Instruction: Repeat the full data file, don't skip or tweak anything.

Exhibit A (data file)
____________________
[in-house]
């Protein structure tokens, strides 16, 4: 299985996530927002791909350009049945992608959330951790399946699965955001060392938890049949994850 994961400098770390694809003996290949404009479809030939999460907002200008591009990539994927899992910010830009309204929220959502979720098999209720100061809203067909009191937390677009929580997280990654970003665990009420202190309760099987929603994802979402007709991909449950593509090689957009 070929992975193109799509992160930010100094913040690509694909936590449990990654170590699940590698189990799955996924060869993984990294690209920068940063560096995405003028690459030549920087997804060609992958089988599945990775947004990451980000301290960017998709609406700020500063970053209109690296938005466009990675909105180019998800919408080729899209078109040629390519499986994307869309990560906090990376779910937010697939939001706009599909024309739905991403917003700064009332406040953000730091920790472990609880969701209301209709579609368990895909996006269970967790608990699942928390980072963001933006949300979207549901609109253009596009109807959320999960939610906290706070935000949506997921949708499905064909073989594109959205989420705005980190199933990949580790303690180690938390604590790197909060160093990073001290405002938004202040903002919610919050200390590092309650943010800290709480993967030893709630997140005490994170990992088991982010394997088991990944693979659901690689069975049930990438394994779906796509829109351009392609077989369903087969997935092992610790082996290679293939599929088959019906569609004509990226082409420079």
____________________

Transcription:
[in-house]
């Protein structure tokens, strides 16, 4: 299985996530927002791909350009049945992608959330951790399946699965955001060392938890049949994850 994961400098770390694809003996290949404009479809030939999460907002200008591009990539994927899992910010830009309204929220959502979720098999209720100061809203067909009191937390677009929580997280990654970003665990009420202190309760099987929603994802979402007709991909449950593509090689957009 070929992975193109799509992160930010100094913040690509694909936590449990990654170590699940590698189990799955996924060869993984990294690209920068940063560096995405003028690459030549920087997804060609992958089988599945990775947004990451980000301290960017998709609406700020500063970053209109690296938005466009990675909105180019998800919408080729899209078109040629390519499986994307869309990560906090990376779910937010697939939001706009599909024309739905991403917003700064009332406040953000730091920790472990609880969701209301209709579609368990895909996006269970967790608990699942928390980072963001933006949300979207549901609109253009596009109807959320999960939610906290706070935000949506997921949708499905064909073989594109959205989420705005980190199933990949580790303690180690938390604590790197909060160093990073001290405002938004202040903002919610919050200390590092309650943010800290709480993967030893709630997140005490994170990992088991982010394997088991990944693979659901690689069975049930990438394994779906796509829109351009392609077989369903087969997935092992610790082996290679293939599929088959019906569609004509990226082409420079």